There are a lot of really smart people here — obviously way smarter and more diplomatic than me. You could learn a lot from them if you want to. But to do that, you need to lose the attitude.

    And a little friendly advice. Before you try to defend hardnose again, just watch and learn. He is already up to his same old tricks in the Westworld thread.

  267. CKavaon 05 Dec 2016 at 11:01 pm

    cozying as I indicated previously I’m not particularly interested, nor do I see any productive outcome from engaging in further in depth back and forths with you. I’ll leave pretty much all of your above points to stand for themselves and would simply refer people to my previous comments if they are interested in my view.

    But on the ad hominem point specifically:

    Ad hominem means “directed against a person rather than the position they are maintaining.” Are you seriously trying to suggest that you don’t engage in this? Just a few examples, taken ONLY from our exchanges:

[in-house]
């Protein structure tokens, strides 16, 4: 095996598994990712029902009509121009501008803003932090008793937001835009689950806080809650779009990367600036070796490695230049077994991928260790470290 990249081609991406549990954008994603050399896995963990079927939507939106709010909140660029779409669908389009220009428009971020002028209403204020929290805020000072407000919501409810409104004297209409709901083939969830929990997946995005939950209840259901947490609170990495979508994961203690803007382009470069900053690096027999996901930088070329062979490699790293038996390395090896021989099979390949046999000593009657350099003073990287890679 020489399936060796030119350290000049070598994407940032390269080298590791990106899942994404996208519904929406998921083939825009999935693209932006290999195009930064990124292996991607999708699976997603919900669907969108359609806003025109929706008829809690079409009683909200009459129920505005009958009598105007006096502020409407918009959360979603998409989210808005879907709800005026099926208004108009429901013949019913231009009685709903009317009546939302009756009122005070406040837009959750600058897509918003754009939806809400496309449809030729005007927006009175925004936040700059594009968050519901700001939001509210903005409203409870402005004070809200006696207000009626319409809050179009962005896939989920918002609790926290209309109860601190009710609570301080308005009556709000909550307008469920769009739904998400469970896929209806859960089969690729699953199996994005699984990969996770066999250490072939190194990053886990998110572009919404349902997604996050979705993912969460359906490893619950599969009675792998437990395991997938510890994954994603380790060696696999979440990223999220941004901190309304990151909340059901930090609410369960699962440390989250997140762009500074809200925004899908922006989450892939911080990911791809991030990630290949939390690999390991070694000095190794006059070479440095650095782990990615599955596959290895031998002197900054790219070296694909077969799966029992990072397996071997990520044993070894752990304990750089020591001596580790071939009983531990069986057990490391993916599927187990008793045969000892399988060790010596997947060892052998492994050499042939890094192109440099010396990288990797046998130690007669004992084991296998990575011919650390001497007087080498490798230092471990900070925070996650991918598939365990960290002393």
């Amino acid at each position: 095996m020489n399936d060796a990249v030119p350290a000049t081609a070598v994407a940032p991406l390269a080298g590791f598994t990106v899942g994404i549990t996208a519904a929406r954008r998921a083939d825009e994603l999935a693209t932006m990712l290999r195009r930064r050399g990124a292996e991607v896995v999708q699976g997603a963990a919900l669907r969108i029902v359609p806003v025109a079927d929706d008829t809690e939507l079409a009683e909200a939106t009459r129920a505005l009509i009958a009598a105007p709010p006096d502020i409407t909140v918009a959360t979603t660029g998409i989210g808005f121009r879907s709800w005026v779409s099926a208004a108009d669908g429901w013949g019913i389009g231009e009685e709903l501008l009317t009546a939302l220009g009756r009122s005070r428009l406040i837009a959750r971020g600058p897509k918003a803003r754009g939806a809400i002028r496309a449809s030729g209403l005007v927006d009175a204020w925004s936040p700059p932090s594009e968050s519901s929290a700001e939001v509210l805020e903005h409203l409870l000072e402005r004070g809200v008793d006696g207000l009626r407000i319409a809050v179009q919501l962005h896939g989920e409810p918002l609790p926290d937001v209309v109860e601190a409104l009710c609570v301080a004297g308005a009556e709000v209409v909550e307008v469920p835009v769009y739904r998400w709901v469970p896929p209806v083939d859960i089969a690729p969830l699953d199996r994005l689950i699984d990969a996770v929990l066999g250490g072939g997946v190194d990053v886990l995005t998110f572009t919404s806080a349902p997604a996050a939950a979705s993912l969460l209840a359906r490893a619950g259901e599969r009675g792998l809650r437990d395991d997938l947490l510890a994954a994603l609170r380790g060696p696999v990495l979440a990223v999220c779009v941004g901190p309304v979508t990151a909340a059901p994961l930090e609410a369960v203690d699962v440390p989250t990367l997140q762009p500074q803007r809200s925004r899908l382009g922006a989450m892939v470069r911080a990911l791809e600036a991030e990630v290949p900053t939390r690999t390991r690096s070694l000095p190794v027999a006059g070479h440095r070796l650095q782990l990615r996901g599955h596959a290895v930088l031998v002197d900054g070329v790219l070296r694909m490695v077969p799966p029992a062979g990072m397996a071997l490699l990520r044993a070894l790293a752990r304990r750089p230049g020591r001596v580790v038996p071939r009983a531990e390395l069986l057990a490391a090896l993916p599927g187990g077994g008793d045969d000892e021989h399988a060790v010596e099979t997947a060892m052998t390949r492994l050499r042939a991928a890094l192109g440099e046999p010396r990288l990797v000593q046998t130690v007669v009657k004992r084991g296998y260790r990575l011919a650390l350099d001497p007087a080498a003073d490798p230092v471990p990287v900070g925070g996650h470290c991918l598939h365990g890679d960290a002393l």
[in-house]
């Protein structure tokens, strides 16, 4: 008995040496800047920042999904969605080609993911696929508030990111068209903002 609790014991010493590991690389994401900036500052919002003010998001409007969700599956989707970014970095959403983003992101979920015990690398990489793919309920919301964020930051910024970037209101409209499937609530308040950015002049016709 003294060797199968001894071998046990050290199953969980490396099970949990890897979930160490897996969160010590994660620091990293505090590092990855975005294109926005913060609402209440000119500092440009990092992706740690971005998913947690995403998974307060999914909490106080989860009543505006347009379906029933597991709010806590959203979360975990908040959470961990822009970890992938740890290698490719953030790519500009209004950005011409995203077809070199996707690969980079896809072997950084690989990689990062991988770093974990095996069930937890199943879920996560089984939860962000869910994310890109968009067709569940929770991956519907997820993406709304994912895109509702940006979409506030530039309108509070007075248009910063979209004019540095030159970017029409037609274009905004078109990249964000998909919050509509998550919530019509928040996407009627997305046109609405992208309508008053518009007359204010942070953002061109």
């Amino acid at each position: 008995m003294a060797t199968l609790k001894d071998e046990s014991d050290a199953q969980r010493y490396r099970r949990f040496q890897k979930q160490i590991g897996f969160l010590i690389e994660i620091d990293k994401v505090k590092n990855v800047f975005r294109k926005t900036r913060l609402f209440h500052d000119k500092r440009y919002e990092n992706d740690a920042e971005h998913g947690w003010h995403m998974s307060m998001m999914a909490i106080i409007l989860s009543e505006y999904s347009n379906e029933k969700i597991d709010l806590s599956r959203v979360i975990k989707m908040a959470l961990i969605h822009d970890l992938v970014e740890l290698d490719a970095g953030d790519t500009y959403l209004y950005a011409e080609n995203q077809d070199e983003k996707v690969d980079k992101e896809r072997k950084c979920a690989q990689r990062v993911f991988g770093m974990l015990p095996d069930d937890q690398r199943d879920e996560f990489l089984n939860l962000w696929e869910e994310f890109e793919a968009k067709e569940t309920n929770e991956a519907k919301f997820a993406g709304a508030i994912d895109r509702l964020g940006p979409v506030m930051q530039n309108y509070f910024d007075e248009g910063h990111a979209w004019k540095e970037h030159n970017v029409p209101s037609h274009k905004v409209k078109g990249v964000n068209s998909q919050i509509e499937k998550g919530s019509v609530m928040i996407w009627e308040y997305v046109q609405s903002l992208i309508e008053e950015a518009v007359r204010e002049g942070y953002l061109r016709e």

– You intentionally refer to my username incorrectly as ‘kcava’ and have done so since I noted your mistake and asked you to use my correct username. That’s an extremely petty and childish insult.
    – You attempted to shame me for not being famous as a drummer who has the same name as me. Even bizarrely asking if he was my dad. That’s a weird insult.
    – You made repeated insinuations about me misrepresenting my identity, including outright saying: ‘You are not who you claim to be’. And then when I provided you with my name and some independent online details of my identity you responded by chastising me for revealing such confidential information and said: “What? I thought I was a troll? Damn you are attractive. You hitting on me now? Should I email you?” That’s a very weird personal insult.
    – After warning me via an incongruous “your momma” reference not to expose my identity “to crazy people on the internet”, you then went on to do a deep dive on a selection of my current publications- repeatedly denigrating specific journals and even going so far as to complain about the people who have cited my papers (“Friends of yours? Looks like a very sophisticated academic echo chamber”). It’s hard to think of a more ad hominem line of attack.